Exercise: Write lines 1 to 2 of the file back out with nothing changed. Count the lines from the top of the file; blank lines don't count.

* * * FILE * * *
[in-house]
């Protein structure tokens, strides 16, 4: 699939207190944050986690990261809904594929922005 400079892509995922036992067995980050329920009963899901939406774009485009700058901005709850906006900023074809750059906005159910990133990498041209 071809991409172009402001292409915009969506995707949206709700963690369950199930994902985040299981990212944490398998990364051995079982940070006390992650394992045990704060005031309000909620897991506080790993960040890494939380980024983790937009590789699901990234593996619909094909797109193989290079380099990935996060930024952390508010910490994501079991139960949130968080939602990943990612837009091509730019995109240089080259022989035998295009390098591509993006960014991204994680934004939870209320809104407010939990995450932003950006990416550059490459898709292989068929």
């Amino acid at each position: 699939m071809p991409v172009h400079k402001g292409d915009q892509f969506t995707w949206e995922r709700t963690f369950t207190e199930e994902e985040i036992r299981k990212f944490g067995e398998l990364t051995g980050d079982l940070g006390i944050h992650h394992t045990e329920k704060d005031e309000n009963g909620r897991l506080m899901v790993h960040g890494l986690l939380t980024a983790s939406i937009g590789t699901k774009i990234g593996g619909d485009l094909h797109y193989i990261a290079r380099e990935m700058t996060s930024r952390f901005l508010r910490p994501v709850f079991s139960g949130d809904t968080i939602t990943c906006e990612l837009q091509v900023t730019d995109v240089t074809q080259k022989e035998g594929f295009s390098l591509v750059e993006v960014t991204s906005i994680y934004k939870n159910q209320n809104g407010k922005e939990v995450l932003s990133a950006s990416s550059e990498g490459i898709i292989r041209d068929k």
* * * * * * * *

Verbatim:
[in-house]
């Protein structure tokens, strides 16, 4: 699939207190944050986690990261809904594929922005 400079892509995922036992067995980050329920009963899901939406774009485009700058901005709850906006900023074809750059906005159910990133990498041209 071809991409172009402001292409915009969506995707949206709700963690369950199930994902985040299981990212944490398998990364051995079982940070006390992650394992045990704060005031309000909620897991506080790993960040890494939380980024983790937009590789699901990234593996619909094909797109193989290079380099990935996060930024952390508010910490994501079991139960949130968080939602990943990612837009091509730019995109240089080259022989035998295009390098591509993006960014991204994680934004939870209320809104407010939990995450932003950006990416550059490459898709292989068929």